DUI Consequences Of Refusal
Consequences Of DUI Refusal
Question: I was charged with refusing to submit to chemical tests during a Van Nuys DUI when in fact I did agree. Can I fight this charge?
Answer: Yes, you can fight this charge, a general rule of thumb in any criminal case is it is better to have a qualified attorney review and fight the case than it is to just blindly go to court and enter a guilty plea. DUI cases generally have the variables from one case to another, but DUI defense is not a black and white situation. There is a lot of gray area in the subjective interpretations and science involved in DUI’s including refusal cases. Many people would be surprised at some of the favorable results I have been able to get and can get on cases where the client thought for sure there was no hope on.
Question: In my refusal DUI case, the officer asked me to do a breath test. I just asked what would happen if I did not do a breath test. They told me, then said it was too late to take it and they were marking me as a refusal. I feel like they didn’t even give me a chance. Is this right?
Answer: Unfortunately, this is something that I hear quite regularly, but it is not right. Generally speaking, the officer is supposed to offer you the choice of breath or blood test after arrest. Failure to do so can bring success in defending against such charges. Further, the officer is required to instruct the licensee of the consequences for failing to complete an evidential chemical test (ie. breath or blood test). Again, failiure to properly advise the licensee can bring success in defending against such charges. I have used favorable statutes and case law in both these situations to get refusals and DUI charges dismissed in both court and DMV proceedings.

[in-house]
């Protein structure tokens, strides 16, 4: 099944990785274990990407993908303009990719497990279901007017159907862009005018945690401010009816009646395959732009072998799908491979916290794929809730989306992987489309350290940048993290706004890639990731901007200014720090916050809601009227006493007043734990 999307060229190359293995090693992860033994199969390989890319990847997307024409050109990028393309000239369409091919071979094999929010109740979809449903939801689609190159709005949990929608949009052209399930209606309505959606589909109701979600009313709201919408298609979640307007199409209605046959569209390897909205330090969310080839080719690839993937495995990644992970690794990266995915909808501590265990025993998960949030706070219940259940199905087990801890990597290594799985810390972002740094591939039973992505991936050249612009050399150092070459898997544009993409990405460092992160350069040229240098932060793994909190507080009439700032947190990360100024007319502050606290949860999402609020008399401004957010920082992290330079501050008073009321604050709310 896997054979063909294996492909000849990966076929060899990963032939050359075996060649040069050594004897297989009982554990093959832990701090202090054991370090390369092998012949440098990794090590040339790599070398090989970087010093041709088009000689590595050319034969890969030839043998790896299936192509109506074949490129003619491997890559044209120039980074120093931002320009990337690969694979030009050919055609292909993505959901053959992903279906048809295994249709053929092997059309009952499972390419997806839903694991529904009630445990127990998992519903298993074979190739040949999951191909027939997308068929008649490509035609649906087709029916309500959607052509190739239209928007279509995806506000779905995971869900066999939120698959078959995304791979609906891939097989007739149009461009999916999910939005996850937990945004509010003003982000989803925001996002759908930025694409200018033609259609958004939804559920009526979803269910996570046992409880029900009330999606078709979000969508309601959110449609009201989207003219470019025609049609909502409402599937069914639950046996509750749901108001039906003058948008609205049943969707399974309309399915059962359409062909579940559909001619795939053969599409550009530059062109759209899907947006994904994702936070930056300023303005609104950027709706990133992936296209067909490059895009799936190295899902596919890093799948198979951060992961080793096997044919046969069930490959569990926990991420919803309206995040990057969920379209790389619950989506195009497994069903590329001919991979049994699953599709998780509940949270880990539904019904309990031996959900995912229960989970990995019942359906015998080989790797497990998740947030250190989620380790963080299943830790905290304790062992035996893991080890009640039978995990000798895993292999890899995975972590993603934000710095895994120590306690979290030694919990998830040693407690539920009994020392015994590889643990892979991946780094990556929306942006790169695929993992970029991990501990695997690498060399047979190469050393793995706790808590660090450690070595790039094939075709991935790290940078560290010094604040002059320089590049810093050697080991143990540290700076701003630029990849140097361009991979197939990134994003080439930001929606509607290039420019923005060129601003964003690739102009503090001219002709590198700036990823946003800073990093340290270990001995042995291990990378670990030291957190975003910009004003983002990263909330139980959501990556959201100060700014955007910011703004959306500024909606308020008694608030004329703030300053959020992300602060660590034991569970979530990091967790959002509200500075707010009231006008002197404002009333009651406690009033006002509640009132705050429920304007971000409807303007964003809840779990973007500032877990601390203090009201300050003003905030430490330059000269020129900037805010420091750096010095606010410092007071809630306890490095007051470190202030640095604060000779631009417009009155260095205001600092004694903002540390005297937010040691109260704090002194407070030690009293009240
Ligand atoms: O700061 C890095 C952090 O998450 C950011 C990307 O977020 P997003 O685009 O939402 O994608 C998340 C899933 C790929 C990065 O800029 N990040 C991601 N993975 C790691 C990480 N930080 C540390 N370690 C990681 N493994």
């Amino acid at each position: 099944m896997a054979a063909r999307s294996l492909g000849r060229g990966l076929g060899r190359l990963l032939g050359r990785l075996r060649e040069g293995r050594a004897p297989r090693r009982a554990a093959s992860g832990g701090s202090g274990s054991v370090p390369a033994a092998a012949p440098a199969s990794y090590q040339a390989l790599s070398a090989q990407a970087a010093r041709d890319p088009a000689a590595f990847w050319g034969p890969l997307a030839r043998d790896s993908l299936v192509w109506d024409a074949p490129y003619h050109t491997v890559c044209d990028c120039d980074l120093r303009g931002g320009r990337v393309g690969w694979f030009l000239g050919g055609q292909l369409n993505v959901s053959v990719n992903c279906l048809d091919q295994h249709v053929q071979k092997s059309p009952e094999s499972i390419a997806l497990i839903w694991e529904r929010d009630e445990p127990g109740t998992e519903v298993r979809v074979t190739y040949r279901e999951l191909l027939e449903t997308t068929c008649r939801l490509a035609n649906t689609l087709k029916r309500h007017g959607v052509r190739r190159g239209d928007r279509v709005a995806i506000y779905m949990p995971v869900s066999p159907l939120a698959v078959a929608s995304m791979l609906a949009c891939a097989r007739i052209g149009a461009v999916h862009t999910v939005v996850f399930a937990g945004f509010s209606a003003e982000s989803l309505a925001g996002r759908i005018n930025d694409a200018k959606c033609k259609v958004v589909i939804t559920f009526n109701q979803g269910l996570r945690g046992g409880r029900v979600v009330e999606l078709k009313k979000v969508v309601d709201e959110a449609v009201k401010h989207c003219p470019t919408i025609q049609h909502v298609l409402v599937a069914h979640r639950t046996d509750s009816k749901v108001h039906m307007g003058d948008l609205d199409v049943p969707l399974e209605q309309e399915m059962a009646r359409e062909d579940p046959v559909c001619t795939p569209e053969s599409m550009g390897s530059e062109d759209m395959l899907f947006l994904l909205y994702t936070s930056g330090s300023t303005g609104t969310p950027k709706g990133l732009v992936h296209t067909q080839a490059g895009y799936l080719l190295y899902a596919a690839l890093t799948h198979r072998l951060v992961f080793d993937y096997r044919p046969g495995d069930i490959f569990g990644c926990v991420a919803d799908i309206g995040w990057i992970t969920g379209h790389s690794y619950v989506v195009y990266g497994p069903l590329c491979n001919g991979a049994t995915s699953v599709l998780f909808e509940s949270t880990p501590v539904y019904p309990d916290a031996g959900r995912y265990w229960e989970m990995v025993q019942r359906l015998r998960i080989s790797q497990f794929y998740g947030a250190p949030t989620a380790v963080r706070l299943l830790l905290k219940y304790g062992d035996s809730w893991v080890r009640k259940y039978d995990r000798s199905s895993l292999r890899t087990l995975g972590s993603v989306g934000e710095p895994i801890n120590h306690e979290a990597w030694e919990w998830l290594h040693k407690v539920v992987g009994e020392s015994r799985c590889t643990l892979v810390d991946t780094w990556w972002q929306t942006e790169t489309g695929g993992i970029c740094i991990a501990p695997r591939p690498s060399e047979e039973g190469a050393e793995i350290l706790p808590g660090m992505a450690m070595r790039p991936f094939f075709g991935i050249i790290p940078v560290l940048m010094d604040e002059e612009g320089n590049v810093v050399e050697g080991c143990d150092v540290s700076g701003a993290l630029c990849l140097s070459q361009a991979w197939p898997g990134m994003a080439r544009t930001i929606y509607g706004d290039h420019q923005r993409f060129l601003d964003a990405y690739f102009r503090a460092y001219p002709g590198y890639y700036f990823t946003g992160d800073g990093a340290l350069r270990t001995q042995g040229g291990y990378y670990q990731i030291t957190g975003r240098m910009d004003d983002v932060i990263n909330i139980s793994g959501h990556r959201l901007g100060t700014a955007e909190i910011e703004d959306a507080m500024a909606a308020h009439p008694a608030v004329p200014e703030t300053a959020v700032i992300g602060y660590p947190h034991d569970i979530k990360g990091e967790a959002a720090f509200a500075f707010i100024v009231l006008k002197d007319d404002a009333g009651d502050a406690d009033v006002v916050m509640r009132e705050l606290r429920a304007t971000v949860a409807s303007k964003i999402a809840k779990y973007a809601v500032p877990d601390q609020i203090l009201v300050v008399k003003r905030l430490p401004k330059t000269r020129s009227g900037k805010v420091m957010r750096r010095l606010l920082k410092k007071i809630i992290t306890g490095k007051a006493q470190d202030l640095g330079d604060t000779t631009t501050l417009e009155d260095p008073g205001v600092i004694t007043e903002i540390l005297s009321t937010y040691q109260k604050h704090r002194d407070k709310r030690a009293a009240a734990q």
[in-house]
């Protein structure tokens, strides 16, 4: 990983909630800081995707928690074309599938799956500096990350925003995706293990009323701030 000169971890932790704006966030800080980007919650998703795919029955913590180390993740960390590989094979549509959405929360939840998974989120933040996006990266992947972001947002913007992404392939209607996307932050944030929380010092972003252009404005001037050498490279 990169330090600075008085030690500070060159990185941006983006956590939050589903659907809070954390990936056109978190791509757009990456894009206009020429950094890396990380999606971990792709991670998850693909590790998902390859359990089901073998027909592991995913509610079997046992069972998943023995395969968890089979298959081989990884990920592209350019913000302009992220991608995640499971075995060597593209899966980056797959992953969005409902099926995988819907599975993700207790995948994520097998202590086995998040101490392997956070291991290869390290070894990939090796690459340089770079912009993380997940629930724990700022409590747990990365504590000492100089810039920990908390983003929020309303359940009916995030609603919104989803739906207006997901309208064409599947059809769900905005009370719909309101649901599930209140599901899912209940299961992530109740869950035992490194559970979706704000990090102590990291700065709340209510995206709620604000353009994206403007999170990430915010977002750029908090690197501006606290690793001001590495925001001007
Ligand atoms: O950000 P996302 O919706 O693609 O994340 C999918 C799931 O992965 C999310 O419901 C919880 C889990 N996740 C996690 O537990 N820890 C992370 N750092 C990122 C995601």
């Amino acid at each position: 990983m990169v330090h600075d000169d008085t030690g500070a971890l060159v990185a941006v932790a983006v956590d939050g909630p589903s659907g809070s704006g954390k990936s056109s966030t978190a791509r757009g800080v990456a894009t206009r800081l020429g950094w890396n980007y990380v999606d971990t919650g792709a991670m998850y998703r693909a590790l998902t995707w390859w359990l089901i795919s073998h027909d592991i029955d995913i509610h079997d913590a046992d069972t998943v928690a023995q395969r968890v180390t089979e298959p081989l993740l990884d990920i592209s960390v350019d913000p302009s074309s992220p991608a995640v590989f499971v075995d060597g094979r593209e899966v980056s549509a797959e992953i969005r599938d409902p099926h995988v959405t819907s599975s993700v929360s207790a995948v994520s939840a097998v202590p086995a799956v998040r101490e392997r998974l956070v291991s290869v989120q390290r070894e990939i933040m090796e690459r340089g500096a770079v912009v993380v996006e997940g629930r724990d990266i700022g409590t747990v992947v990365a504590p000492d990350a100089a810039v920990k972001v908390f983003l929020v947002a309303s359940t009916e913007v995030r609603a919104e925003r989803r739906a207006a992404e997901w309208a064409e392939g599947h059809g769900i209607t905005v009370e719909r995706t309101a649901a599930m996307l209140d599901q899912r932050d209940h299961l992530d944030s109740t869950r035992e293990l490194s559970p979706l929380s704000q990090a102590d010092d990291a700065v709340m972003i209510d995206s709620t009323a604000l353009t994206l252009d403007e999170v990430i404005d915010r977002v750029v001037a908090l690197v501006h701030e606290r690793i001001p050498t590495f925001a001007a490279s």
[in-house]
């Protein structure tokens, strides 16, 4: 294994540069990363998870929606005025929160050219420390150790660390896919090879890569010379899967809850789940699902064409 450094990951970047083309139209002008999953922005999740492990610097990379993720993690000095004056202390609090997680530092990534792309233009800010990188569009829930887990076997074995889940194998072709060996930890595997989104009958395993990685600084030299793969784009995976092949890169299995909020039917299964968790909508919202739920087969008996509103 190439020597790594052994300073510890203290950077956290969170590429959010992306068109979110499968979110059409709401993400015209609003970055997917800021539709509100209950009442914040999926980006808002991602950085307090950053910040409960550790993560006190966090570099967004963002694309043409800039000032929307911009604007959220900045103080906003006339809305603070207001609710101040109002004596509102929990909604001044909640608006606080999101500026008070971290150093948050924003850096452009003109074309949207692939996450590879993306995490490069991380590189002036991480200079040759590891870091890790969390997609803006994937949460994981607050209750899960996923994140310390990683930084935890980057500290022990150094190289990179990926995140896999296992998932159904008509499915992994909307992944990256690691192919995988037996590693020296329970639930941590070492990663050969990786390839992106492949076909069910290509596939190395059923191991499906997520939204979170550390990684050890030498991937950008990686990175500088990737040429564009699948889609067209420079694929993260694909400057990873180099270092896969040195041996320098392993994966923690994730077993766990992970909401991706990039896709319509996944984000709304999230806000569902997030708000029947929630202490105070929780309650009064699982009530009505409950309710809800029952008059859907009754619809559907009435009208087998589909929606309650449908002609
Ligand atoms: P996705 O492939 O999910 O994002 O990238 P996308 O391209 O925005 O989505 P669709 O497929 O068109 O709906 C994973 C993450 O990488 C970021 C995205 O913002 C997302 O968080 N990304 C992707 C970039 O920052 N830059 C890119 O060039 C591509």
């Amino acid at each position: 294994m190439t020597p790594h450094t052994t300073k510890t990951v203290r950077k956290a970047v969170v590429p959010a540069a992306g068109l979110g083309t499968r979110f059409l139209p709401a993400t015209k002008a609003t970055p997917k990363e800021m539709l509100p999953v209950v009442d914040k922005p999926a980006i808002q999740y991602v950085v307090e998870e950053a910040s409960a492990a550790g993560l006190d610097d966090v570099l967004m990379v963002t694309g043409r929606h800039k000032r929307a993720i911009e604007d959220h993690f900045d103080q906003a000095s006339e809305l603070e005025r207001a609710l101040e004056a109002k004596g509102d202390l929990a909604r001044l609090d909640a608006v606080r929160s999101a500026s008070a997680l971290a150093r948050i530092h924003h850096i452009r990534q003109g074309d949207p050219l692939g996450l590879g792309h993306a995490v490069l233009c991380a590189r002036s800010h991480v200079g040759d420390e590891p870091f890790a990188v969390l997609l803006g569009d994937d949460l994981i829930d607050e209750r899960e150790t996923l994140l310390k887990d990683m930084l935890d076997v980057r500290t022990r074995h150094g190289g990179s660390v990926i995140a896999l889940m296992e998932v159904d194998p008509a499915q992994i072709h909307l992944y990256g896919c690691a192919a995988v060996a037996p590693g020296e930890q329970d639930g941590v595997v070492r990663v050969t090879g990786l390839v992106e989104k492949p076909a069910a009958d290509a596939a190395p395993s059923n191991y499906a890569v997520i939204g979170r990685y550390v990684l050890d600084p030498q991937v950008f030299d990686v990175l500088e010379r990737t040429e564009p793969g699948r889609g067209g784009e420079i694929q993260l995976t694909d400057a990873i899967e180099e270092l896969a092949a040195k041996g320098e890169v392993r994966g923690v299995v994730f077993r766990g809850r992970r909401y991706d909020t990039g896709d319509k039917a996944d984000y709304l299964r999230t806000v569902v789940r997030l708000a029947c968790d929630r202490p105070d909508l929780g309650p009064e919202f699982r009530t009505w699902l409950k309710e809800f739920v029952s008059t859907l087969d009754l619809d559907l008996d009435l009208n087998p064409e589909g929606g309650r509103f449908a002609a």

Question: If I am convicted of a DUI and a refusal, will the consequences be worse than if I just completed the breath test?
Answer: If you are convicted of a DUI and a refusal in court, and lose on the refusal matter at a DMV Admin Per Se hearing (or fail to request a DMV hearing and they automatically suspend your license), there are additional penalties on top of a typical DUI case. The penalties can vary depending on certain factors such as having prior DUI’s, but even in a 1st DUI, a refusal can lead to a 1 year hard driver license suspension (meaning no driver’s license, not even a restricted license, for 1 year) as well as an increased alcohol course (9 month course), and possible additional jail time.
Question: What if I was totally fine, but the officer still arrested me for a DUI and then said I refused?
Answer: As far as the criminal case is concerned, a Refusal is an enhancement to a DUI charge, if for example there was no probable cause to approach your vehicle or no lawful arrest, then the DUI should get dismissed and the refusal issue never come up. If the DUI is dismissed, so goes the refusal enhancement issue as far as the criminal matter is concerend.
Question: I have a DUI and refusal charge with a case coming up. Is it even worth to have an attorney do a DMV hearing for me?
Answer: YES! I can not stress this enough. Although there may be a rare exception in some circumstances, it is generally ALWAYS a good idea to have a DUI Lawyer timely request a DMV hearing. Not only can it help avoid a 1 year (or more) hard driver license suspension, it can give your attorney some additional tools to fight the criminal case as well as the DMV hearing.
REMEMBER, there is only a 10 day window from the date of arrest to request a DMV hearing. So if you have a pending DUI case, call me as soon as possible to discuss your situation.
DUI Attorney, Criminal Defense, & DMV hearings. Philip Hache, 818-336-1394